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The Honolulu Advertiser

Posted on: Sunday, October 23, 2005

Residents bone up on dry-aged steaks

Chef Danny Morioka describes the 20-ounce, bone-in Kansas City New York steak as "mind boggling."

Photo by Randy T. Fujimori

d.k Steak House

Where: Waikiki Beach Marriott Resort & Spa, 2552 Kalakaua Ave.

Call: 931-6286 (Seafood & Sushi), 931-6280 (Steak House)

Hours: Daily from 5:30 p.m.

Parking: Free self-parking or $7 validated valet parking

Note: Sansei Seafood Restaurant & Sushi Bar is located in the adjoining room

Process gives meat nutty, rich flavors, says D.K. Kodama W ell-respected chef D.K. Kodama likens the dry-aging process of beef to the centuries-old practice of aging cheese.

"It may not smell very good," laughed Kodama, whose favorite cheeses are Brie, Chevre and Cashel — his three kids, "but the final product is fabulous."

For the past 15 days, chefs Kodama and Danny Morioka and general manger Ivy Nagayama have been aging hefty bone-in rib-eye and Kansas City New York strip steaks at d.k Steak House.

"We used to only age our steaks no more than 15 to 20 days," Nagayama said. "Now, we're dry aging the whole loin for at least 30 days."

And the difference in flavor and texture is remarkably noticeable. The hefty 22-ounce rib-eye, on-the-bone steak is tender and nutty in taste.

"Like wine, you can say that dry-aged steaks have a certain profile," Morioka said. "Dry aging meat opens up little flavors that you wouldn't otherwise get if it wasn't dry-aged. The process enhances the flavor and brings out the richness."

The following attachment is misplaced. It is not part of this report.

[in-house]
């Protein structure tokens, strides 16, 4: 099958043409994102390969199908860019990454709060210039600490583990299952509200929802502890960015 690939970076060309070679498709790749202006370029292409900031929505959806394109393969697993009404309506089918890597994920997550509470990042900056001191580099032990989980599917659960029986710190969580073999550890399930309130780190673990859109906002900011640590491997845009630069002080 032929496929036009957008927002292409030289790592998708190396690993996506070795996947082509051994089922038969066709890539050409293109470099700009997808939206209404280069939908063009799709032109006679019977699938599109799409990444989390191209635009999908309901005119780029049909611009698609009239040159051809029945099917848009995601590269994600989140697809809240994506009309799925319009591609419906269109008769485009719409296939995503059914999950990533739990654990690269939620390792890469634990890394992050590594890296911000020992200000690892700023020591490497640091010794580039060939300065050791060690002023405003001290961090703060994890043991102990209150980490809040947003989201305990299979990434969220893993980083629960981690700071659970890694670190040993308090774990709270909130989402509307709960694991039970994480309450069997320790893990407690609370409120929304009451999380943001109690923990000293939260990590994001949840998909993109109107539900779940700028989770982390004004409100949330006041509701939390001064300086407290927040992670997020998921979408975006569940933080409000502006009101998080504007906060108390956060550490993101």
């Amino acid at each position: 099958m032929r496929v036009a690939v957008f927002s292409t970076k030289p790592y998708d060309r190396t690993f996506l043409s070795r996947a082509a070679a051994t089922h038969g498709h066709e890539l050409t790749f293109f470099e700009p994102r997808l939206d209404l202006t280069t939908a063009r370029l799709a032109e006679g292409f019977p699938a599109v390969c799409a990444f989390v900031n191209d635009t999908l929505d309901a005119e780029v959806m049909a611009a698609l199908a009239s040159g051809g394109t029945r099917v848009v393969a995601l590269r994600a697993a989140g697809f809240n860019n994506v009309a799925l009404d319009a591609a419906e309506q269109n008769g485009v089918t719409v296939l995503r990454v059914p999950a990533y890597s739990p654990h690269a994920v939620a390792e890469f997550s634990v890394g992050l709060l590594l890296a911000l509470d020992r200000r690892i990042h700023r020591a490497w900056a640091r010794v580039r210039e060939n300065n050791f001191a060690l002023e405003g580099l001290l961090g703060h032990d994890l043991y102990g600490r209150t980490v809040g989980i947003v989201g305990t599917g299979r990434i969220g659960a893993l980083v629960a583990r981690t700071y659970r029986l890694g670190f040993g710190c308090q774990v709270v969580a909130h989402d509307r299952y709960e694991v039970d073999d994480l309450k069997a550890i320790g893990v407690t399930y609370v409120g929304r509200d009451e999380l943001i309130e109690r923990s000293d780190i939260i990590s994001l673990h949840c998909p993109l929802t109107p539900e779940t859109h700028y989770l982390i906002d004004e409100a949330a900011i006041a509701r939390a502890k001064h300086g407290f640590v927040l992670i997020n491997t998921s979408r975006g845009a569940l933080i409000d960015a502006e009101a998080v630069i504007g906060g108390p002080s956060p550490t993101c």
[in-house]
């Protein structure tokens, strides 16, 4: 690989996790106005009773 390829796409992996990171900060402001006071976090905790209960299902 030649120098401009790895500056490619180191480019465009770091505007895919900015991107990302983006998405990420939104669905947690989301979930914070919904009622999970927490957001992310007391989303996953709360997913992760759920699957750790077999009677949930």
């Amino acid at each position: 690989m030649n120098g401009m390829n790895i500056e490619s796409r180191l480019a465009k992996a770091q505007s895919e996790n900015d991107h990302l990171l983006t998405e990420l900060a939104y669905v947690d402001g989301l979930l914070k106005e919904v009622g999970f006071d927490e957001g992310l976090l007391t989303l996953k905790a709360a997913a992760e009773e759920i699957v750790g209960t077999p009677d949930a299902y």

During the dry-aging process — which is done here on premise in a room located behind the walk-in freezer — moisture will evaporate from the muscle, thus creating a greater concentration of beefy flavor and taste. And during the first 10 to 14 days, the beef's natural enzymes will break down the fibrous, connective tissue in the muscle, tenderizing it. The end result is a more flavorful and tender cut of steak.

"We've got to educate people that the steak they're going to get here is very different from the fresh steaks they're used to getting at their local supermarket," Kodama said. "We've tasted them side by side and there was no comparison. Ours was much better."

The bone-in, rib-eye steak costs $35.95. For $8 more, have it as a complete meal, served with a choice of soup or Caesar salad, and potato souflee or white rice and vegetables.

The 20-ounce, Kansas City bone-in New York steak entree is priced at $31.95.

"We just put this on the menu this month and it's going head-to-head with the rib-eye," Morioka said. "We top it with onion-and-garlic butter and a single bite is mind boggling. It's awesome."

The same could be said about the T-bone lamb chops ($27.95) and kiawe-smoked pork chops, two popular alternatives to the steaks.

When visiting d.k's, be sure to try a couple of side dishes. The asparagus Milanese ($7.95) offers stalks of grilled Waialua asparagus that are topped with a large farm-fresh egg. The flavor of yolk spilling onto the truffle-oil-garnished asparagus melds tastefully well. Not to be ignored are the yummy sauteed garlic mushrooms ($6.95). Simple but palate pleasing.

"We want to be a 'boutique' steak house," Nagayama said. "We want to offer cuts of dry-aged steaks that you won't find anywhere else."